I want to express that the doctors I shadow do surgery on patients who are newborns all the way to patients who are adolescents but I feel like this sentence has a grammatical error. Can someone help me fix it? "I shadow pediatric surgeons as they complete clinical rounds and perform surgeries on children from newborns to adolescents."

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    ... and perform surgeries on children (from newborns to adolescents). – Edwin Ashworth Aug 17 '15 at 21:27
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    Welcome to ELU.SE. We don't do proofreading; could you edit your question to indicate where you think the grammatical error is and why it's wrong? (For as much as my opinion is worth, I can't see anything wrong with it grammatically, although it makes it sound as if they operate on children during their rounds, and "perform surgeries" is not idiomatic.) – Andrew Leach Aug 17 '15 at 21:28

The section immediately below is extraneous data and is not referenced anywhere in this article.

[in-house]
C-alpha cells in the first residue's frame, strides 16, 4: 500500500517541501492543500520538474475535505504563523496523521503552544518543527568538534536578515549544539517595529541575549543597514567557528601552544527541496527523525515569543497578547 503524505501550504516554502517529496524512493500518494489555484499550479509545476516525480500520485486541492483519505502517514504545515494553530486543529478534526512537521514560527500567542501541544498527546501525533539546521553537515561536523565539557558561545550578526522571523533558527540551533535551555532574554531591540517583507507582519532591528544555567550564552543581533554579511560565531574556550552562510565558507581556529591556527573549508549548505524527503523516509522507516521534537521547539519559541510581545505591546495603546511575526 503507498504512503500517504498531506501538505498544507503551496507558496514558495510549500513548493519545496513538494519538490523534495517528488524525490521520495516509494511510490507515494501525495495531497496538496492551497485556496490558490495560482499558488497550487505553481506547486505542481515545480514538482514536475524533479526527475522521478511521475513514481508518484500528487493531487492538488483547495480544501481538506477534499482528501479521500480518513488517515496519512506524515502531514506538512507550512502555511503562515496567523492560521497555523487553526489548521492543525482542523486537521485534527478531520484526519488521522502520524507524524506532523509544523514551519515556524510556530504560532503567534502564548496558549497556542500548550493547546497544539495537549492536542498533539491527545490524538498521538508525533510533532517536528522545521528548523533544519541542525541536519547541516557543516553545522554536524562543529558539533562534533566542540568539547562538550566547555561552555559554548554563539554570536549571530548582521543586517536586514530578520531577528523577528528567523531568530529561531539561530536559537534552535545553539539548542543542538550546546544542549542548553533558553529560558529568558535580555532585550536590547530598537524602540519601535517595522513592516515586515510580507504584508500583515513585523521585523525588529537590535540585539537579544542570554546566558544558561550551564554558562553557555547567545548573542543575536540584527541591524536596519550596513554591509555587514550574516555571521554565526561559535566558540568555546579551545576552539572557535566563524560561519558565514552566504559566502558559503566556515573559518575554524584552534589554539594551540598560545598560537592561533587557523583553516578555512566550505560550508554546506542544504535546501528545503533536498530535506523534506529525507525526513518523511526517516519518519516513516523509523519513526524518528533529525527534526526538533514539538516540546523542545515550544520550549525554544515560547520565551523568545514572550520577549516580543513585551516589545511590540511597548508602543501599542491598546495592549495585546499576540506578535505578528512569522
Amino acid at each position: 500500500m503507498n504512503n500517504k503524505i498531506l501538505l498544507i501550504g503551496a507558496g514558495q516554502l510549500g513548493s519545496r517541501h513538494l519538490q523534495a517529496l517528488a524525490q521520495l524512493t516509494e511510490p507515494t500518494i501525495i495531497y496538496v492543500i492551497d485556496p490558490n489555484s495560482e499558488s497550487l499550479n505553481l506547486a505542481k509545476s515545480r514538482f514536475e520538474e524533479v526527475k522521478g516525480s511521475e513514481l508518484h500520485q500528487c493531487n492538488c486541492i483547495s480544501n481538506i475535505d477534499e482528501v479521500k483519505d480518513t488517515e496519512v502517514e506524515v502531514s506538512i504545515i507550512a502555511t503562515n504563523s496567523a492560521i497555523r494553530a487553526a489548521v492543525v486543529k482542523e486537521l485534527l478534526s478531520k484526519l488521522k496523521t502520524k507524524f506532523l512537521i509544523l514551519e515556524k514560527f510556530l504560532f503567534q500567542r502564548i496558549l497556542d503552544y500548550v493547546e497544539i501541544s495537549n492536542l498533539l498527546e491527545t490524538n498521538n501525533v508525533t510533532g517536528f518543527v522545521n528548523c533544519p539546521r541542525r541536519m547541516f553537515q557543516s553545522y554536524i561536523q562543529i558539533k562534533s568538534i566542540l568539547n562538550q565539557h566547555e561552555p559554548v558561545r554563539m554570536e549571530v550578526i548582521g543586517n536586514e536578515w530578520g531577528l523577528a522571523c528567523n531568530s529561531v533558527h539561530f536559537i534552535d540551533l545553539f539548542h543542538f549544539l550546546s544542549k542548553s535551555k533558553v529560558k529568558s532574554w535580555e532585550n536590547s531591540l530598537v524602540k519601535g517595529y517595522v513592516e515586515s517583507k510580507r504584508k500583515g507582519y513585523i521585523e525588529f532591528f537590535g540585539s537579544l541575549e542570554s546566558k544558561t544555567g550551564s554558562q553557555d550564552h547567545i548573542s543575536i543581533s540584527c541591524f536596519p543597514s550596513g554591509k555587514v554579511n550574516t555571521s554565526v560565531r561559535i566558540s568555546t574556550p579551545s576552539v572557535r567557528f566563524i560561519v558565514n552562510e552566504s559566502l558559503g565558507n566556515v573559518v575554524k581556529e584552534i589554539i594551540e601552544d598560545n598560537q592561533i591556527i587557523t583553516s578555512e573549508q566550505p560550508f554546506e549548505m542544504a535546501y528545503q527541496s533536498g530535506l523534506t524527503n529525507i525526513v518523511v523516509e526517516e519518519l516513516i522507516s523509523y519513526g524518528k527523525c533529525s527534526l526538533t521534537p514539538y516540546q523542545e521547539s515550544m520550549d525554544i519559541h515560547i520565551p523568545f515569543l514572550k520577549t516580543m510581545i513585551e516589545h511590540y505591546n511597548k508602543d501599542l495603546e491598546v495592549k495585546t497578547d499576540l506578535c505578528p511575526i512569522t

• @Andrew That was last week. 109 000 Google hits for "perform surgeries"; I suspect most of them are from medical sources. – Edwin Ashworth Aug 17 '15 at 21:30
  • @EdwinAshworth Hmm. I had to get to page 8 of the results before I got to a .uk citation, and that was for the Daily Mail. So: not idiomatic in British English, anyway. – Andrew Leach Aug 17 '15 at 21:35
  • I think you've missed out a comma ~ perform surgeries on children, from newborns to adolescents ~ but otherwise the sentence is fine. – Carl Smith Aug 17 '15 at 23:56

I shadow the clinical rounds of paediatric surgeons.

"Paediatric" means "related to children", which means "related to people from birth to puberty".

  • I like "from birth to puberty" a lot. I would include that phrase in the sentence, though, since the OP wants to be very explicit about the wide range of ages in the clinical experience. – aparente001 Aug 19 '15 at 0:33

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